Bopara and Rudolph both impressed early in their Test careers, but then suffered setbacks and have waited a long time for their second opportunity. It may also prove that neither have too long to cement their positions. Bopara, who scored three successive centuries in his fourth, fifth and sixth Tests, has been on the edge of the England side for 18 months only for injury to intervene. Now, on the back of several encouraging performances in limited-overs cricket and having remained one of the class performers in the county game, he has another chance to revive a Test career that was almost destroyed in the Ashes of 2009. Now he has the chance to answer all the lingering questions about his talent and temperament. While not in the same class of bowler as Kallis, Bopara is also an underrated bowler who will ease the burden on England's seamers.
Rudolph, meanwhile, returned to the South Africa side in November after five years developing his game in county cricket. Despite making a double-century on Test debut in 2003, questions remain about his ability to deal with the short ball, the moving ball and his concentration. He has only once passed 52 in his eight Tests since returning to Test cricket.
AB de Villiers the batsman v AB de Villiers the 'keeper
It seems that for at least the first Test, de Villiers will face double the workload. He is set to bat at No. 5 and wear the wicket-keeping gloves. With a history of back problems, he has already started preventative physiotherapy to stop anything before it starts, but knows he will have to be extra careful. He has already done the job in ODIs and Twenty20s, including in the IPL, and it has aided rather than inhibited his batting. Doing it for prolonged periods of time, as he will have to in a Test match, is a different matter.
There is some fear that de Villiers will not be able to maintain his form in a crucial position in the line-up, something he hinted at himself just over two years ago when he said his main goal was to be the world's best batsman and that could mean abandoning ambitions of being a wicketkeeper as well. This time, he has no choice. With Mark Boucher's enforced retirement and team management against rushing the specialist Thami Tsolekile into the starting XI, de Villiers will have twin responsibilities and how he manages them could be series-defining for South Africa.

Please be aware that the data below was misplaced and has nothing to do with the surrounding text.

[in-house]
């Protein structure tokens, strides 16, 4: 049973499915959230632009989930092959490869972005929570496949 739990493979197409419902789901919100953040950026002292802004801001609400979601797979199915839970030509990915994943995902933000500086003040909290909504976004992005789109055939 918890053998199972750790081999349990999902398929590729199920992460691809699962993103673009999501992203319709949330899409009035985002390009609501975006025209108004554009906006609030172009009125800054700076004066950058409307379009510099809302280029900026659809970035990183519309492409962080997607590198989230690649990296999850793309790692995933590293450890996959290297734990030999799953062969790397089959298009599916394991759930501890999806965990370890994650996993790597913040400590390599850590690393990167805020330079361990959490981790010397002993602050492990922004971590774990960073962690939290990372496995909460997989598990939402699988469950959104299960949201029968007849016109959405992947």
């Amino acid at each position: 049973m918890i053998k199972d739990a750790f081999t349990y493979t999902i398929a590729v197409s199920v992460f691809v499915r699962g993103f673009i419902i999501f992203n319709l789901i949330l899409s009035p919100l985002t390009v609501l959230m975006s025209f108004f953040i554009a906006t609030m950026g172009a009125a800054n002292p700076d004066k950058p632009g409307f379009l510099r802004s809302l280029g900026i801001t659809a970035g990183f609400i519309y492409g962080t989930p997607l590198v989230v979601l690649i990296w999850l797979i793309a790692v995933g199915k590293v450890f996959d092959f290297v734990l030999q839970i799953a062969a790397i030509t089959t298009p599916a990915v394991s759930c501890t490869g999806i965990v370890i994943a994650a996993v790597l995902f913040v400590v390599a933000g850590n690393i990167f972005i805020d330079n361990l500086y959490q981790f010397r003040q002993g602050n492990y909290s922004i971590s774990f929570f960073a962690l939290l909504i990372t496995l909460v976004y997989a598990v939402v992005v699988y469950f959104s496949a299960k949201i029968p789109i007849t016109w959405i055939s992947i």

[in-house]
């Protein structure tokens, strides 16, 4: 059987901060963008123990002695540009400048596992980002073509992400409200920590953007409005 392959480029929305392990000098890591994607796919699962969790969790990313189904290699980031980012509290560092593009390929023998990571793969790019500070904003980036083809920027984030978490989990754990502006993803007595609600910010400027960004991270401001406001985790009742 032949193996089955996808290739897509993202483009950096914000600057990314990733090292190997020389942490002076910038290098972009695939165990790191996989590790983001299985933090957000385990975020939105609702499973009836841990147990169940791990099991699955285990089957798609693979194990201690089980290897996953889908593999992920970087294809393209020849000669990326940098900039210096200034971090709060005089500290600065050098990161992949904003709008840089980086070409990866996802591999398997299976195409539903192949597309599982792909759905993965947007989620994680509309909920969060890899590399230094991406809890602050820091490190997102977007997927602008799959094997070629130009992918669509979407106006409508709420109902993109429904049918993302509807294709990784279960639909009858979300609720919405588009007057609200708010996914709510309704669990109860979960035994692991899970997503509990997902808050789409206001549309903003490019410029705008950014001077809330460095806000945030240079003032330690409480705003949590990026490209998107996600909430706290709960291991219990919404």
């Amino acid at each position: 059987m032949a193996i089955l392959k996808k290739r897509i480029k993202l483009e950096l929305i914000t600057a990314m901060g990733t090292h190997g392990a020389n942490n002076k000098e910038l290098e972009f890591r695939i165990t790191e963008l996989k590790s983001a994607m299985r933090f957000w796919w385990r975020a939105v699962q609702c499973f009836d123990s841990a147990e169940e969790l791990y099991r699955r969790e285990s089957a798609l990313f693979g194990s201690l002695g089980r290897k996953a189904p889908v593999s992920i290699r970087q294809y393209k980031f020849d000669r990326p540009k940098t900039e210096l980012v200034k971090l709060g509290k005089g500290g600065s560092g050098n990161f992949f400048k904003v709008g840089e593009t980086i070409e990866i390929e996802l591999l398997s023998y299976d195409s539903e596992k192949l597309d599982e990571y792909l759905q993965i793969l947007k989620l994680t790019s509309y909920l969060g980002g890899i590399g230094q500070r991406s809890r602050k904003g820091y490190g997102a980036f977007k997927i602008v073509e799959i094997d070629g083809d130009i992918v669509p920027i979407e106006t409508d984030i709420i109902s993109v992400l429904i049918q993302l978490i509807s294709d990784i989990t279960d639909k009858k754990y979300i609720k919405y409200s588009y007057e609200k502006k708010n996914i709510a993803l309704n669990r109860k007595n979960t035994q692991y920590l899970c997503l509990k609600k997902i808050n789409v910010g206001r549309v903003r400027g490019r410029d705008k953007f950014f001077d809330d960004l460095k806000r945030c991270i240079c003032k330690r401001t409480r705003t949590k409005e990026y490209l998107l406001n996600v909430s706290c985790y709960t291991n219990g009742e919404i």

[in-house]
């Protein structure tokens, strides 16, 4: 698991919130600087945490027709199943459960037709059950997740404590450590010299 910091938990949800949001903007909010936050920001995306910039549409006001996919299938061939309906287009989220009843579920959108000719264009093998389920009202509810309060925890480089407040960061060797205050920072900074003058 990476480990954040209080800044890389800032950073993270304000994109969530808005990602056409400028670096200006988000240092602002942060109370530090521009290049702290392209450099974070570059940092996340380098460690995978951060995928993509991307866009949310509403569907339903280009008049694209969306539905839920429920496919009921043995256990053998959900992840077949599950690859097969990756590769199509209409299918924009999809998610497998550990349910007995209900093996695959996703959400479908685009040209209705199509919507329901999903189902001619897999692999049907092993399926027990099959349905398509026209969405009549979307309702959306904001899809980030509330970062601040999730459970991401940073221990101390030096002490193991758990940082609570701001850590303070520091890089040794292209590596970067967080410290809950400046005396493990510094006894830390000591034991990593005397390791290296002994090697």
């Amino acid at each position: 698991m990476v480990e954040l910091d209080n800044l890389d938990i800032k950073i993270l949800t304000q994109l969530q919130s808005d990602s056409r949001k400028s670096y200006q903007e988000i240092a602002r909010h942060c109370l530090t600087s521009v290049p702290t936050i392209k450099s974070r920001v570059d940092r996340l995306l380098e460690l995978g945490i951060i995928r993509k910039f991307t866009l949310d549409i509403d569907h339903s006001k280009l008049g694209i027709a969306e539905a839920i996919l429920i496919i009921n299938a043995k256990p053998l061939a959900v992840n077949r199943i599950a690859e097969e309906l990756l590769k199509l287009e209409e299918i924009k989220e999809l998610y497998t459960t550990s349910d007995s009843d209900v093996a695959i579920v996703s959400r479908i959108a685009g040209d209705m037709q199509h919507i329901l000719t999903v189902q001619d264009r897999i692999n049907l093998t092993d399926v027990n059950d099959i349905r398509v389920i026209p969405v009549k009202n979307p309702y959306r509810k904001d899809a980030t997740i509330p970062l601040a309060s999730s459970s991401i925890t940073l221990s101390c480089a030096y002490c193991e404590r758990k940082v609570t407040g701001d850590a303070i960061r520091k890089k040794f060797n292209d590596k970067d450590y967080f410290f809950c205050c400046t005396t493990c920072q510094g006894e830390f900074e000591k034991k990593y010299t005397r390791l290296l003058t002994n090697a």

Vernon Philander v expectation
Being up against it is nothing new to Philander. He was expected him to bomb out in his Test debut, he responded with 5 for 15 against Australia. He was expected to toil without success at the Wanderers, he responded with another five-wicket haul. He was expected to fizzle out against Sri Lanka but two more five-fors came and when he was expected to make less of an impact in New Zealand, he become the fastest bowler to 50 Test wickets in over a hundred years. Now, Philander is again thought to have a point to prove, this time against the world's No. 1 ranked Test side and in conditions he has only known briefly. He isn't fazed by the new challenge and insists that if he sticks to his line outside off and is able to make use of movement, the rest will come. Obviously.
Slip cordon v slip cordon
James Anderson said that a brilliant one-handed catch may be what decides the series. Jacques Kallis was more general and said "key moments" would separate the teams. The margins could well be in the slips, where England have let a few through and South Africa have been known to hang on. England put down three catches in the third Test against West Indies and have been questioned for the lapses in that department. South Africa's trio usually consists of Graeme Smith, Kallis and de Villiers, but with de Villiers likely to take the gloves, Jacques Rudolph will probably move into third slip. It will mean a change from the norm but with Mile Young conducting the fielding drills, it is unlikely to mean any drop in the usual standards.
Pietersen v Kallis
The bowling attacks have dominated pre-series hype but for bowlers to achieve success, batsmen have to fail. Therefore whoever manages not to may well have the deciding say in the contest. Pietersen and Kallis are totally different batsmen, in approach, technique and mindset, but both are key to their sides' chances. South Africa have identified Pietersen as the man to get out early not because he is capable of scoring bit runs but because he is able to do that quickly, which could throw the bowlers off their plans. Nothing fires him up like playing against the country of his birth and Pietersen will want to make a statement against them, again. Kallis has been South Africa's immovable pillar for more than 15 years but his record in England leaves something to be desired. On what is likely his last visit to the country, he will want to leave having made an impact in the only way he knows how - with the bat.